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Demand for grass-based dairy production, which relies heavily on grazing and use of forage crops, is growing in the United States, primarily due to reported human health benefits of the milk produced as well as perceived environmental and animal welfare benefits. We used a whole-farm model to evaluate environmental footprints of all-grass, grass supplemented with grain, and confinement dairy production systems in the temperate climate of the northeastern U.S. Model results were depicted per unit of farmland and per unit of milk produced to provide alternate perspectives from the viewpoint of land management and commodity production.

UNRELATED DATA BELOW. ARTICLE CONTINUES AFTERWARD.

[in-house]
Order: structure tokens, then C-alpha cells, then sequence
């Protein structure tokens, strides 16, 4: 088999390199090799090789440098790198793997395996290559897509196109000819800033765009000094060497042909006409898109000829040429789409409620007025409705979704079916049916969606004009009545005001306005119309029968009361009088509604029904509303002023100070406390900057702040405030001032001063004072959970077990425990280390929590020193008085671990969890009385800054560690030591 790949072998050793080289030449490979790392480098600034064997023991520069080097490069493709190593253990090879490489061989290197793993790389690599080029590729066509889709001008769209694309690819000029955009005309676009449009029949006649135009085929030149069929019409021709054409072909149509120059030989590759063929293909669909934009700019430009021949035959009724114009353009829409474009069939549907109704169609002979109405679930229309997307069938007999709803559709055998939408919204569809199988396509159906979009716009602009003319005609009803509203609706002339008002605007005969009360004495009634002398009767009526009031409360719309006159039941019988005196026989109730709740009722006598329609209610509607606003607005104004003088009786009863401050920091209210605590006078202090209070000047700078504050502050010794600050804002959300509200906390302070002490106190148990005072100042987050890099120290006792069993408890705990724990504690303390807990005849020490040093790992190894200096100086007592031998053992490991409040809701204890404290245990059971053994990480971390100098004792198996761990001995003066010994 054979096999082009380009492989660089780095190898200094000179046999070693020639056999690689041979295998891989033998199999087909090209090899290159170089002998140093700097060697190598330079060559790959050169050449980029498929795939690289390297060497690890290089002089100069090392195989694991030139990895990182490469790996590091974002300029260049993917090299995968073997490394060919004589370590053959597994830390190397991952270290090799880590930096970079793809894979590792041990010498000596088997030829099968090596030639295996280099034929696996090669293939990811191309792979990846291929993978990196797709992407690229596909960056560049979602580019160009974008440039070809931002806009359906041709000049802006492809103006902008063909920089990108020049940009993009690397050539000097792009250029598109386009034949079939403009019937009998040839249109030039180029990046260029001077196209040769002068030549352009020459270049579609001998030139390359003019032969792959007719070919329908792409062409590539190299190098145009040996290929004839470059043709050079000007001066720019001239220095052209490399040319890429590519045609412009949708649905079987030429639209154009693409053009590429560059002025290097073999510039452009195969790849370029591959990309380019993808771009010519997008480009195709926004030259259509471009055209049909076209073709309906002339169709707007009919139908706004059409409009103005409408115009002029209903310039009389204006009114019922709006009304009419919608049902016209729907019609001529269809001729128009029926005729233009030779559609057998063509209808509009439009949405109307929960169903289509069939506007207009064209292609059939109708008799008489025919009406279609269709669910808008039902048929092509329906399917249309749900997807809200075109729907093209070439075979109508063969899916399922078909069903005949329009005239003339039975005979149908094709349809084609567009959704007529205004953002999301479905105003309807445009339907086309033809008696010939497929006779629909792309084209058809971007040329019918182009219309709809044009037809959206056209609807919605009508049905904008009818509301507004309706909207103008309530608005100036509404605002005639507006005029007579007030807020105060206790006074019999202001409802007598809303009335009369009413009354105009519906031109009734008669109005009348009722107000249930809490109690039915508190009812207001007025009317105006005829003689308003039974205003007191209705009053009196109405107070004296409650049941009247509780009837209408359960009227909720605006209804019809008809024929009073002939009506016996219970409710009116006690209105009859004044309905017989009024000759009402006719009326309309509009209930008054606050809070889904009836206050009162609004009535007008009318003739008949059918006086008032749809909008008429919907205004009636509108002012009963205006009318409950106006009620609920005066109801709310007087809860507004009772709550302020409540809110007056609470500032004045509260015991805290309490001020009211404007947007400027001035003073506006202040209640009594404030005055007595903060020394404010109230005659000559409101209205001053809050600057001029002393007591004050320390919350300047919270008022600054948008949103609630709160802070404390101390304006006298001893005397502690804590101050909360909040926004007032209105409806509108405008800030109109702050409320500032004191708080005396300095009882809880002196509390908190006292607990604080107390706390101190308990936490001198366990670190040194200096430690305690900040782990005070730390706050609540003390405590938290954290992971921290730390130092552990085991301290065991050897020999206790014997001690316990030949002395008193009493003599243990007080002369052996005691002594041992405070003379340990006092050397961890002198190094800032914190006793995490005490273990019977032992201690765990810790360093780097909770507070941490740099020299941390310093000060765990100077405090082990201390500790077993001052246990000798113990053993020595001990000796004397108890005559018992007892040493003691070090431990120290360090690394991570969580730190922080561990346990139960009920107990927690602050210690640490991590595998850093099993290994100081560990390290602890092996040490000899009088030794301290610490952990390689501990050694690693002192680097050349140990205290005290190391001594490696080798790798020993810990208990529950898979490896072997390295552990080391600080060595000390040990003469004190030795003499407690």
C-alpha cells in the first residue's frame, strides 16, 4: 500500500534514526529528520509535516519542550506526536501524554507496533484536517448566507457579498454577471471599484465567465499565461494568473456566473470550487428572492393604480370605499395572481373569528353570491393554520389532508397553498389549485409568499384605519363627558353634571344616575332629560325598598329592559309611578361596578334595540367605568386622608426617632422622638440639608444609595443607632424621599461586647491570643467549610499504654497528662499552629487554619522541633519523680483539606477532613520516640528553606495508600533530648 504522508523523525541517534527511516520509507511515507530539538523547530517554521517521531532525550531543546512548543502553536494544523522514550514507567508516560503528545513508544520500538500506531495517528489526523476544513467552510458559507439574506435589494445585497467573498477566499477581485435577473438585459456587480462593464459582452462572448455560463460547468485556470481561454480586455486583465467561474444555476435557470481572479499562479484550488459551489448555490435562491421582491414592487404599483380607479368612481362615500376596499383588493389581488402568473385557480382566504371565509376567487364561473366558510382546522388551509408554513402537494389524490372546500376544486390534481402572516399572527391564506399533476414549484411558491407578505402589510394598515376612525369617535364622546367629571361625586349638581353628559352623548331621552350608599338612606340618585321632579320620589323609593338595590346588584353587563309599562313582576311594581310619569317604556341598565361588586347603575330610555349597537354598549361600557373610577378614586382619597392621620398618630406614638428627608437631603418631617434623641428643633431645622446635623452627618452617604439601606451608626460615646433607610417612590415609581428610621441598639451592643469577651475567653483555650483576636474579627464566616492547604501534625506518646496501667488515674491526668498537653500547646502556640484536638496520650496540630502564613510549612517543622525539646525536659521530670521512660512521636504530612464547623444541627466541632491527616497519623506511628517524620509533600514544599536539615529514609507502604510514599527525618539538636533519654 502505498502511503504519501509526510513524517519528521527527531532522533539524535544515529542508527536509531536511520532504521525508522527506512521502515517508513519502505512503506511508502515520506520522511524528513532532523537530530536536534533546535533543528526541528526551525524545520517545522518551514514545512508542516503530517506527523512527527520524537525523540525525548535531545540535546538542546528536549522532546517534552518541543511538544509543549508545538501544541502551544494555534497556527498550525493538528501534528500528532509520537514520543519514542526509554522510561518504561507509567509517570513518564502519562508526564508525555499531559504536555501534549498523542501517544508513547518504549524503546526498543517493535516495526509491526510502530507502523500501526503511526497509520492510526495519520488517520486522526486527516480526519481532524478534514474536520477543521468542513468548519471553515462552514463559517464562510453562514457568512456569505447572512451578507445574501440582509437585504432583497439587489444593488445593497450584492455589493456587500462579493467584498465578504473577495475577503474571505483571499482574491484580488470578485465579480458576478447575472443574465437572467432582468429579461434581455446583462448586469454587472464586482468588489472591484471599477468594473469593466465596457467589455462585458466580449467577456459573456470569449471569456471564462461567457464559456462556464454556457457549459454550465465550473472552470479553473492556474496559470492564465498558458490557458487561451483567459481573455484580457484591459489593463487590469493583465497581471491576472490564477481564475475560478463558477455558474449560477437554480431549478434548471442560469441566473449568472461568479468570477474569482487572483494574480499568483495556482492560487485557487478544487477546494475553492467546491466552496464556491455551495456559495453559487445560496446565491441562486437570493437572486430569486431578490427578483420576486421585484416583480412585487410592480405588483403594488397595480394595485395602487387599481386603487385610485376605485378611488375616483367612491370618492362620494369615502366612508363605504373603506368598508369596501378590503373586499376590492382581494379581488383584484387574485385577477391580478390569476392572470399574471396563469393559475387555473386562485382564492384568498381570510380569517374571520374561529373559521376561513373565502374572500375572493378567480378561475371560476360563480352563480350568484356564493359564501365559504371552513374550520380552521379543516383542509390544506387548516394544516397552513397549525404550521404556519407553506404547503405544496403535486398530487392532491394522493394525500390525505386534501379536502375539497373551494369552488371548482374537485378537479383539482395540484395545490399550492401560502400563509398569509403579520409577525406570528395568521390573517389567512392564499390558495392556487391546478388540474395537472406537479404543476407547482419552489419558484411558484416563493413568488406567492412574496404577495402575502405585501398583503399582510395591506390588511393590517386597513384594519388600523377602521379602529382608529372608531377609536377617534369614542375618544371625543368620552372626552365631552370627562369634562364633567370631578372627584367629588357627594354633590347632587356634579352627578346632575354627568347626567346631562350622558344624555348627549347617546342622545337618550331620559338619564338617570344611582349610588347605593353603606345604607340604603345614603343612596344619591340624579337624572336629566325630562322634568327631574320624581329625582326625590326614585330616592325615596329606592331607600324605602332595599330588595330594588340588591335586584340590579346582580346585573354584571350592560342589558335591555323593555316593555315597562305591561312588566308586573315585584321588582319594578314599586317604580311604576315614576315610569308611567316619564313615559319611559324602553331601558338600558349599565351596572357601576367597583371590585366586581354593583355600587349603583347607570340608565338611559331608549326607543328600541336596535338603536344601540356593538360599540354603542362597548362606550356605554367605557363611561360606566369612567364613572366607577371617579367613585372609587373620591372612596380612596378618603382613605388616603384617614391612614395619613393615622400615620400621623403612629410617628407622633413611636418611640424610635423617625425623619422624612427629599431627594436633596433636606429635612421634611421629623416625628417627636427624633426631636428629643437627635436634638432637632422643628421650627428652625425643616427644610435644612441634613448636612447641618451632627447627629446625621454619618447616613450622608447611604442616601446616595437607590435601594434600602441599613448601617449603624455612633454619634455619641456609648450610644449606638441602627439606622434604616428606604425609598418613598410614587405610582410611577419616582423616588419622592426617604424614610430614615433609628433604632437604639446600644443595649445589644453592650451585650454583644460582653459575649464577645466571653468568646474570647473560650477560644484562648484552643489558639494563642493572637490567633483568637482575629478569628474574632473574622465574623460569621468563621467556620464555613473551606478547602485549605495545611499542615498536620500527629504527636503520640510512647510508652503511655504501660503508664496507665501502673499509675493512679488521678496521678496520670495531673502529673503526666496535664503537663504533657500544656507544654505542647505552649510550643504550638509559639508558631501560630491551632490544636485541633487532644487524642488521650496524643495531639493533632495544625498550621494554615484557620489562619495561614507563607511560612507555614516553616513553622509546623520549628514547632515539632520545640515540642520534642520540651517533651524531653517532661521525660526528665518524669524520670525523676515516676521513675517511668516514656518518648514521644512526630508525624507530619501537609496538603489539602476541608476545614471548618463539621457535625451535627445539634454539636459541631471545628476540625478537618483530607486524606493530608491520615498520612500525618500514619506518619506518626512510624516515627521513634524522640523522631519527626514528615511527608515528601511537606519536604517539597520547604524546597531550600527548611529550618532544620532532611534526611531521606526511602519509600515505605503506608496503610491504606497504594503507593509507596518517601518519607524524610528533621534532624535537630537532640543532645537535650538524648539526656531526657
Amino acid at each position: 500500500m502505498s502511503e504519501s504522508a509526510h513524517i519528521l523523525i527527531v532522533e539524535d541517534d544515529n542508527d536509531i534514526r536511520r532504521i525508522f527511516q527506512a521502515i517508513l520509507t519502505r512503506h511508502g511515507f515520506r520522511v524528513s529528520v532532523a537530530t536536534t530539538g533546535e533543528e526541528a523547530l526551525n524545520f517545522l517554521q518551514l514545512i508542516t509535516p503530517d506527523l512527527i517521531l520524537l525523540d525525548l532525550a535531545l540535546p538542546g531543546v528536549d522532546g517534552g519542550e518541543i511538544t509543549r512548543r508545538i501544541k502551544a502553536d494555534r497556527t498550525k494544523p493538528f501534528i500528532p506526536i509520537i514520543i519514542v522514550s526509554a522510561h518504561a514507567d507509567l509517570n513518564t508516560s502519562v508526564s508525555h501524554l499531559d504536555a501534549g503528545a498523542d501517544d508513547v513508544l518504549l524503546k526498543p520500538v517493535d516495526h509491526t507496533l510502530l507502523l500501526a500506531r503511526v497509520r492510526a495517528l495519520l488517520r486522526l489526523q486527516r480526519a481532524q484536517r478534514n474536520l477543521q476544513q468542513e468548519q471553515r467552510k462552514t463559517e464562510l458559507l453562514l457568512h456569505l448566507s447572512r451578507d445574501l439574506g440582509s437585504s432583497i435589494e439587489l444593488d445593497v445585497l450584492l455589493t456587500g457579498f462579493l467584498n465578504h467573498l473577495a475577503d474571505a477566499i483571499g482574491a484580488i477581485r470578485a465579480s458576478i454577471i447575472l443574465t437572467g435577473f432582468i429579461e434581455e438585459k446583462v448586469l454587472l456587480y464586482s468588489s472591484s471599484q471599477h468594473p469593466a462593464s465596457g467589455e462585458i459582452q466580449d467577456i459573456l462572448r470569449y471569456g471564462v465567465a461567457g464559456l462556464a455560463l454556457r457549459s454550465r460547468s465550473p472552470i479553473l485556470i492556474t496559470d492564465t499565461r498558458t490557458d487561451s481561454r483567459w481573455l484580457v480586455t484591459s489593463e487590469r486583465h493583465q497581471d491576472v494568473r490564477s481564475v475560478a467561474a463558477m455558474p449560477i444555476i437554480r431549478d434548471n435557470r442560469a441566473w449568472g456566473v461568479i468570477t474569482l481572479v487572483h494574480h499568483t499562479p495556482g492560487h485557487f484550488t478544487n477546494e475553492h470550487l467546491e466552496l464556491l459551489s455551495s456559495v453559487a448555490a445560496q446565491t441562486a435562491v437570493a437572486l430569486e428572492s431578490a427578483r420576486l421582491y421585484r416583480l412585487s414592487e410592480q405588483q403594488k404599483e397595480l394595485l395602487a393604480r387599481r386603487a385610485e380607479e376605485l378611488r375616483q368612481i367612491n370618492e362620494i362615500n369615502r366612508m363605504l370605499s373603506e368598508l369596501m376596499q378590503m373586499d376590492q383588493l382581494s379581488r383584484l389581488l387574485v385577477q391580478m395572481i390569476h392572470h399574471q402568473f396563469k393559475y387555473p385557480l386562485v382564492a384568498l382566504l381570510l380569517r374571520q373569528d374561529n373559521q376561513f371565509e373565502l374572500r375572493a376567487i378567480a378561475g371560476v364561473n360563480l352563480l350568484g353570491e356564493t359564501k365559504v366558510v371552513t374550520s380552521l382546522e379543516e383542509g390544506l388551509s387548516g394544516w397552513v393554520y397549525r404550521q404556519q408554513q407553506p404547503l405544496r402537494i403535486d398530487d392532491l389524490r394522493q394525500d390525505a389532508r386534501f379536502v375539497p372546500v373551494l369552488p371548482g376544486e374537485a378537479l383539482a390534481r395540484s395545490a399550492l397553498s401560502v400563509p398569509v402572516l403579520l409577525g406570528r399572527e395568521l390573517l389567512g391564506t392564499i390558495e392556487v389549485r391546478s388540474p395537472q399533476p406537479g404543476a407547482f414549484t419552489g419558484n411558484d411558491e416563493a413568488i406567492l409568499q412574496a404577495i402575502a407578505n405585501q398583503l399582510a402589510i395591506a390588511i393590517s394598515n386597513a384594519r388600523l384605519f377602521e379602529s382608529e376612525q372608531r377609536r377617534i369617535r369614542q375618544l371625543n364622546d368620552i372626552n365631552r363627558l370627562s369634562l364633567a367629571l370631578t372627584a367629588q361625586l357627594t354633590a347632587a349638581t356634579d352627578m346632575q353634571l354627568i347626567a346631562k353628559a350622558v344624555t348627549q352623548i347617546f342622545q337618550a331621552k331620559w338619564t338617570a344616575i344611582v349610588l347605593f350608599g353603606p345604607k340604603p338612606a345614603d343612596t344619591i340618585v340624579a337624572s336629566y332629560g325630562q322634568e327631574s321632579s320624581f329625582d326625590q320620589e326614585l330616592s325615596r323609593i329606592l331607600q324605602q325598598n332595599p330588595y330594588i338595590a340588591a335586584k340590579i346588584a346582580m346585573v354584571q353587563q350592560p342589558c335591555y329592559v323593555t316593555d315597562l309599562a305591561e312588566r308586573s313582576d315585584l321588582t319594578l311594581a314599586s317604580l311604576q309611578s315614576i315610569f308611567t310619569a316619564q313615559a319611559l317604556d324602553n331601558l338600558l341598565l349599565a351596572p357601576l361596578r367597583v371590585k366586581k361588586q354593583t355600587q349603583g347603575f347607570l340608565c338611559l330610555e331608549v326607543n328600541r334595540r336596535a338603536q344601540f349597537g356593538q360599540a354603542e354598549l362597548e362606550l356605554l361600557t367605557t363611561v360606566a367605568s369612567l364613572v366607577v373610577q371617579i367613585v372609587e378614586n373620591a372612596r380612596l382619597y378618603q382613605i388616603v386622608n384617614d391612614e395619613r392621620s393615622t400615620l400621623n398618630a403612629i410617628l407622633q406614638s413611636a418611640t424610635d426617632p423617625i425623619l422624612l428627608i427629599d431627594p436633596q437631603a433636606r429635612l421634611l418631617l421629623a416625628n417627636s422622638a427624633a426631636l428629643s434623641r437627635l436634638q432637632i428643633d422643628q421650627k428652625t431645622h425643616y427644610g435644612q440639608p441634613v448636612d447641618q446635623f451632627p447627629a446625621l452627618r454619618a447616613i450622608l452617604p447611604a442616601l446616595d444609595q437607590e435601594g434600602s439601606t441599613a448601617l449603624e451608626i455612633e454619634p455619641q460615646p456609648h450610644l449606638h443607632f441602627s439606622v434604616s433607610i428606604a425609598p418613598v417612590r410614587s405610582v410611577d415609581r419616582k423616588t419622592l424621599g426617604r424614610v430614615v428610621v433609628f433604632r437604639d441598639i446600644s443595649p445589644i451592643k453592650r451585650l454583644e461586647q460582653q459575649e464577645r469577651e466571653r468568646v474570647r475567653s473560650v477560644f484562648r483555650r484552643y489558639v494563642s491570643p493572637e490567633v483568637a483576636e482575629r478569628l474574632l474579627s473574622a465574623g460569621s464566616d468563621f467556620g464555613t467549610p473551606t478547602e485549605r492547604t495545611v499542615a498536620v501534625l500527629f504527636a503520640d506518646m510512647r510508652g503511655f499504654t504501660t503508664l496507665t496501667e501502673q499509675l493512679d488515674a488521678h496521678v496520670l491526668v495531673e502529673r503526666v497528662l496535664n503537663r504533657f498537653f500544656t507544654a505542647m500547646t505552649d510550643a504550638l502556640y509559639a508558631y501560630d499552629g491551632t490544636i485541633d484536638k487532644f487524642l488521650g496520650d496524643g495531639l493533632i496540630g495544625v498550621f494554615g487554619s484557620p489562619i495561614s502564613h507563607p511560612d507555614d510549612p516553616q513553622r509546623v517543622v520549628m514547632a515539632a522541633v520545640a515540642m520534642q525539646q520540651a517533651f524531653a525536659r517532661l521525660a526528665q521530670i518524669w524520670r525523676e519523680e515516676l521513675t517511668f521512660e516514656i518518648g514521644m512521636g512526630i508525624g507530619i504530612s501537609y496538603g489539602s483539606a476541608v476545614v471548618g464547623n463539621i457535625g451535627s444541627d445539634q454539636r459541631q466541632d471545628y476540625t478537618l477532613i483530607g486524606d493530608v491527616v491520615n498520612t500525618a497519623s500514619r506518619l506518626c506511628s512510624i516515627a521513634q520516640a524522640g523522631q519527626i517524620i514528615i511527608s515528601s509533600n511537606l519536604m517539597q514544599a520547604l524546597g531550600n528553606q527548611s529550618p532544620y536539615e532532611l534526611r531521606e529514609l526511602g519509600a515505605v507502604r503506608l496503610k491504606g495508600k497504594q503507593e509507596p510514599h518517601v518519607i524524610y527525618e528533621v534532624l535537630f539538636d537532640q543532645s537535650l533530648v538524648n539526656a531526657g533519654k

These data indicate that grass-based dairy farms can provide environmental benefits to a local watershed, but due to a lower efficiency in milk production, they may increase the aggregate environmental impacts of regional and global supply chains.

Download the article for a full explanation of our methods and findings. 

This study was conducted in collaboration with USDA / Agricultural Research Service and findings were published in Agricultural Systems in September 2020.